Highlighting another not insignificant supply chain risk, the Transported Asset Protection Association’s (TAPA) Cargo Theft Annual Report estimated that in 2020, theft from supply chains in Europe, the Middle East and Africa (EMEA) region resulted in reported losses of over 172m Euros. That equates to over 1m USD reported lost every other day.
This number, whilst based on TAPA membership data is assumed to be significantly understated as less than two thirds of members share real financial data plus the majority of losses are believed to go unreported. Bearing in mind that during 2020 much of the region was locked down, the level of losses illustrate that organised criminal groups (OCGs) were still actively focusing on their own supply chains.
It's an effective reminder of why supply chain participants should regularly assess the risks they are exposed to and consider the measures they can take to help mitigate and control those risks, including understanding the extent of their insurance coverage.
This is important as supply chain risks can be diverse and often, some may not receive the appropriate level of management attention - in many cases the potential impact can be significant. This is particularly relevant to companies who are rightly focused on achieving operational objectives but perhaps less familiar with legal and regulatory considerations across the supply chain.
Companies that fall into this category may want to ask themselves the following 3 questions.
1. Are we exposed to the risk of being implicated in a trade based money laundering (TBML) scheme?
With increasing regulatory focus on TBML, supply chain participants should make themselves familiar with the indicators of trade based money laundering to help reduce the risk that they are unwittingly implicated in such a scheme. The Financial Action Task Force (FATF) and the Egmont Group of Financial Intelligence Units published a set of TBML Risk Indicators which can help companies identify some of the warning signs.
2. Do we know who we are doing business with?
As supply chains become more complex and multi-jurisdictional, the risk of doing business with a supplier or customer that is involved in illegal activities such as money laundering, fraud or corruption becomes more challenging and is critically important to detect. Other areas of concern include companies involved in unethical or illicit activities such as wildlife trafficking, abuse of workers rights, human trafficking, slavery and illegal mining, logging, fishing or other environmental crimes. As well as damaging reputation and brand, business relationships with companies involved in this type of activity may expose an organisation to the risk of legal and regulatory action which can result in significant financial penalties and senior management distraction.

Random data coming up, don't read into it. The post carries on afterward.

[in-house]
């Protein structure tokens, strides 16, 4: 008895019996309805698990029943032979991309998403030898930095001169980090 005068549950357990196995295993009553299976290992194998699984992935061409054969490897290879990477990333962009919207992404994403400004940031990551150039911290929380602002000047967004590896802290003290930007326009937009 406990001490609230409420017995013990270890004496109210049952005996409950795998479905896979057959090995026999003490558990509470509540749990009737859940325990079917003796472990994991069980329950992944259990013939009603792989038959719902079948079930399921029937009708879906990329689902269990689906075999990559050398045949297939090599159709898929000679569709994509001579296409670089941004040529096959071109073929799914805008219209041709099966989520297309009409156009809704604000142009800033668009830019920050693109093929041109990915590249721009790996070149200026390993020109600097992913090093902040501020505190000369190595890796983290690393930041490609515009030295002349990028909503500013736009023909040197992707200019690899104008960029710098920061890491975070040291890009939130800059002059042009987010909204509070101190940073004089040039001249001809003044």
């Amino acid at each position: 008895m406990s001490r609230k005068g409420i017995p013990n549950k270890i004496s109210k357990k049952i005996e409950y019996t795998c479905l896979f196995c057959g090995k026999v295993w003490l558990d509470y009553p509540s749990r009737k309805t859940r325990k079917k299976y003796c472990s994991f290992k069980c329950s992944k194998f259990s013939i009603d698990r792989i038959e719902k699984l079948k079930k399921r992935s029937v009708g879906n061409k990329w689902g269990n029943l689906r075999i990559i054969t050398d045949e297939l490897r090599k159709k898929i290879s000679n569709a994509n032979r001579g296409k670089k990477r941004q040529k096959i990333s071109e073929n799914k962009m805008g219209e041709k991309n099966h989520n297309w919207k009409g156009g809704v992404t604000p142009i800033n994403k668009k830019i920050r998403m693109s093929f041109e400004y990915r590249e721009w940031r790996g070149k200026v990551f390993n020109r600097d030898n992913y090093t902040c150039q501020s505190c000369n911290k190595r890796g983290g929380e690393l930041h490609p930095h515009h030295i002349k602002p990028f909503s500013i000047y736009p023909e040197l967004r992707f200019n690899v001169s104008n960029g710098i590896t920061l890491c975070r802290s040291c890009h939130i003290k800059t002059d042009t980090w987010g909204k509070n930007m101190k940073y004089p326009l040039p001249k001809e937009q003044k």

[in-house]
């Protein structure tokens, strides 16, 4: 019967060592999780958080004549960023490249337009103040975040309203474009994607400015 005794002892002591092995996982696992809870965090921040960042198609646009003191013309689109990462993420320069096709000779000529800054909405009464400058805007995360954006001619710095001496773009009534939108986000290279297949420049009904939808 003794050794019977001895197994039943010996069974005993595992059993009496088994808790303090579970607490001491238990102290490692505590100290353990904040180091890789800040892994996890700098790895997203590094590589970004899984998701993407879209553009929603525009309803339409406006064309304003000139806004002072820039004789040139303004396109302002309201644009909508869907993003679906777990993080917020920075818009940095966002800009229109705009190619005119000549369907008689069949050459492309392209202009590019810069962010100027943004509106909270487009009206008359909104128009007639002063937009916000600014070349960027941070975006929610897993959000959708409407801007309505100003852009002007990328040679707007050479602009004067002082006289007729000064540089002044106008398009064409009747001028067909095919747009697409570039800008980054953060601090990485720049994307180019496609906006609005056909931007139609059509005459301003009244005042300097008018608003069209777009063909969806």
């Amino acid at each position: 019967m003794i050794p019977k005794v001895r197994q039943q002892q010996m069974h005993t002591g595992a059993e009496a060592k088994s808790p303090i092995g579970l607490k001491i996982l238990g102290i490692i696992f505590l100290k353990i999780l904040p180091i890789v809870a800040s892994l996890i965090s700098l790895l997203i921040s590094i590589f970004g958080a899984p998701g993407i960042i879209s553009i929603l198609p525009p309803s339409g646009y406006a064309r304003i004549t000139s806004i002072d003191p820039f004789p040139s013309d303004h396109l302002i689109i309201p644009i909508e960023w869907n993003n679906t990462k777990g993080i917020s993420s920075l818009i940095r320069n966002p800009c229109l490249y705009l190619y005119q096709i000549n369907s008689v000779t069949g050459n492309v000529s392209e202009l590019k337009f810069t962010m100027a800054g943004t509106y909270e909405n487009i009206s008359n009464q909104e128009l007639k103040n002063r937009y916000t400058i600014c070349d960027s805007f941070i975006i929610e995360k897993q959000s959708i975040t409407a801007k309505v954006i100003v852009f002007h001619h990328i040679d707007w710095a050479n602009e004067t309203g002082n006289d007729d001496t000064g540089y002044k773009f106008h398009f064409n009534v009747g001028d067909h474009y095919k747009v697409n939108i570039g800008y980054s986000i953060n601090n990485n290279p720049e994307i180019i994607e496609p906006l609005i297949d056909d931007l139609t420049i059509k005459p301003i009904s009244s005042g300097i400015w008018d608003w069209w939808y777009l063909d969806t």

An effective customer and supply chain due diligence process is a key control to help mitigate this risk
3. Are we complying with international sanction requirements?
One critical output from a customer and supply chain due diligence process should be the identification of individuals, entities and jurisdictions that are subject to economic and trade sanctions. In the first 4 months of 2021, the Office of Foreign Assets Control (OFAC) issued 6 financial penalties for apparent sanction violations totalling over 11m USD. Of those, 4 instances were directly related to supply chain cases illustrating the potential impact of failing to comply with sanction requirements. Understanding the requirements and having appropriate levels of management awareness is absolutely vital and when combined with a customer and supply chain due diligence process, can be a very effective control to manage supply chain based sanctions risk.
Supply chain risk is complex to assess and there are many different factors to consider. Companies should be asking themselves many more questions as they consider the risks to their business but these three should be included in that process. If you need help to answer them or would like to know how Clyde & Co can help you improve your controls, please do not hesitate to contact me.
Product thefts from supply chains in Europe, the Middle East and Africa (EMEA) in 2020 produced losses of more than €172 million despite most of the region being in lockdown as nations took drastic steps to prevent the spread of coronavirus